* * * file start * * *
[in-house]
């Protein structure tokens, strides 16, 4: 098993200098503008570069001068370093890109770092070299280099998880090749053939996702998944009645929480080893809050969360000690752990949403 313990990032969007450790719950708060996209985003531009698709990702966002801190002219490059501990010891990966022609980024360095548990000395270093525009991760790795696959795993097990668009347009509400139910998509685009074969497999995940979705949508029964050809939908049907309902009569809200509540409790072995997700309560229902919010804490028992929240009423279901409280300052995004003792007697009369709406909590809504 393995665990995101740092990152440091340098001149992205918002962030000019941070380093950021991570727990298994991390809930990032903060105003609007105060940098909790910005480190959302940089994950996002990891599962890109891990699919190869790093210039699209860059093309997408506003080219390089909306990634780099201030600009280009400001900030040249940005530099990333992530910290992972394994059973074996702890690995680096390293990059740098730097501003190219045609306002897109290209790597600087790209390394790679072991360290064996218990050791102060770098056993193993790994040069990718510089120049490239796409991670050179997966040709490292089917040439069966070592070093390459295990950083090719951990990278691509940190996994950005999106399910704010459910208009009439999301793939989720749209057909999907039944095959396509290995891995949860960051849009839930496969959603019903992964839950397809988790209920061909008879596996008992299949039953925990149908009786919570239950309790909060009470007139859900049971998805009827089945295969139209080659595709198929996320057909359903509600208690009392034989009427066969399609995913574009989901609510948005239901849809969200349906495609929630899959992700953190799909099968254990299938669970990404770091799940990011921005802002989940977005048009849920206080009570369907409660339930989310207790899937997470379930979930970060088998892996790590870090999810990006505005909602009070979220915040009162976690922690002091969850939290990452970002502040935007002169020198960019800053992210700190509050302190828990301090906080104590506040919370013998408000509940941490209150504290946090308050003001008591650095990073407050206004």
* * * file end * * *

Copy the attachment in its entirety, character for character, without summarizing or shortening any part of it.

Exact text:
[in-house]
């Protein structure tokens, strides 16, 4: 098993200098503008570069001068370093890109770092070299280099998880090749053939996702998944009645929480080893809050969360000690752990949403 313990990032969007450790719950708060996209985003531009698709990702966002801190002219490059501990010891990966022609980024360095548990000395270093525009991760790795696959795993097990668009347009509400139910998509685009074969497999995940979705949508029964050809939908049907309902009569809200509540409790072995997700309560229902919010804490028992929240009423279901409280300052995004003792007697009369709406909590809504 393995665990995101740092990152440091340098001149992205918002962030000019941070380093950021991570727990298994991390809930990032903060105003609007105060940098909790910005480190959302940089994950996002990891599962890109891990699919190869790093210039699209860059093309997408506003080219390089909306990634780099201030600009280009400001900030040249940005530099990333992530910290992972394994059973074996702890690995680096390293990059740098730097501003190219045609306002897109290209790597600087790209390394790679072991360290064996218990050791102060770098056993193993790994040069990718510089120049490239796409991670050179997966040709490292089917040439069966070592070093390459295990950083090719951990990278691509940190996994950005999106399910704010459910208009009439999301793939989720749209057909999907039944095959396509290995891995949860960051849009839930496969959603019903992964839950397809988790209920061909008879596996008992299949039953925990149908009786919570239950309790909060009470007139859900049971998805009827089945295969139209080659595709198929996320057909359903509600208690009392034989009427066969399609995913574009989901609510948005239901849809969200349906495609929630899959992700953190799909099968254990299938669970990404770091799940990011921005802002989940977005048009849920206080009570369907409660339930989310207790899937997470379930979930970060088998892996790590870090999810990006505005909602009070979220915040009162976690922690002091969850939290990452970002502040935007002169020198960019800053992210700190509050302190828990301090906080104590506040919370013998408000509940941490209150504290946090308050003001008591650095990073407050206004």